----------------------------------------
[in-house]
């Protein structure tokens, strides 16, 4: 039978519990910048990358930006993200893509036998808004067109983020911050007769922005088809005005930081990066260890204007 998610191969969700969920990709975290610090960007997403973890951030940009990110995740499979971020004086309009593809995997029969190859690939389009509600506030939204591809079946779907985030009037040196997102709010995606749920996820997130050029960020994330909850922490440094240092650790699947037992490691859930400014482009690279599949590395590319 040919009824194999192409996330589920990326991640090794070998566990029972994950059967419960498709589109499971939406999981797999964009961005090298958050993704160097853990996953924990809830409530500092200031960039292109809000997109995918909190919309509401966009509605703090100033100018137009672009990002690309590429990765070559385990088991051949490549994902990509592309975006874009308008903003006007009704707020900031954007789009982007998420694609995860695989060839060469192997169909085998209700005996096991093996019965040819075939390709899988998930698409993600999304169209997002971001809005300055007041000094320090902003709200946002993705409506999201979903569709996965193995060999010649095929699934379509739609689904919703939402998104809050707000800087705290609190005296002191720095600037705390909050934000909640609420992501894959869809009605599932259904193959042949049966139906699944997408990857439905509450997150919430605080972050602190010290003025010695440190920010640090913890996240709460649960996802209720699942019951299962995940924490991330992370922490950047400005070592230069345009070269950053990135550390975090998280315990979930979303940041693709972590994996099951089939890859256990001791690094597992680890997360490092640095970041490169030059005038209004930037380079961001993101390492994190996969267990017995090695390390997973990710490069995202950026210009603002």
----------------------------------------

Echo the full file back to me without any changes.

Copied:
[in-house]
């Protein structure tokens, strides 16, 4: 039978519990910048990358930006993200893509036998808004067109983020911050007769922005088809005005930081990066260890204007 998610191969969700969920990709975290610090960007997403973890951030940009990110995740499979971020004086309009593809995997029969190859690939389009509600506030939204591809079946779907985030009037040196997102709010995606749920996820997130050029960020994330909850922490440094240092650790699947037992490691859930400014482009690279599949590395590319 040919009824194999192409996330589920990326991640090794070998566990029972994950059967419960498709589109499971939406999981797999964009961005090298958050993704160097853990996953924990809830409530500092200031960039292109809000997109995918909190919309509401966009509605703090100033100018137009672009990002690309590429990765070559385990088991051949490549994902990509592309975006874009308008903003006007009704707020900031954007789009982007998420694609995860695989060839060469192997169909085998209700005996096991093996019965040819075939390709899988998930698409993600999304169209997002971001809005300055007041000094320090902003709200946002993705409506999201979903569709996965193995060999010649095929699934379509739609689904919703939402998104809050707000800087705290609190005296002191720095600037705390909050934000909640609420992501894959869809009605599932259904193959042949049966139906699944997408990857439905509450997150919430605080972050602190010290003025010695440190920010640090913890996240709460649960996802209720699942019951299962995940924490991330992370922490950047400005070592230069345009070269950053990135550390975090998280315990979930979303940041693709972590994996099951089939890859256990001791690094597992680890997360490092640095970041490169030059005038209004930037380079961001993101390492994190996969267990017995090695390390997973990710490069995202950026210009603002």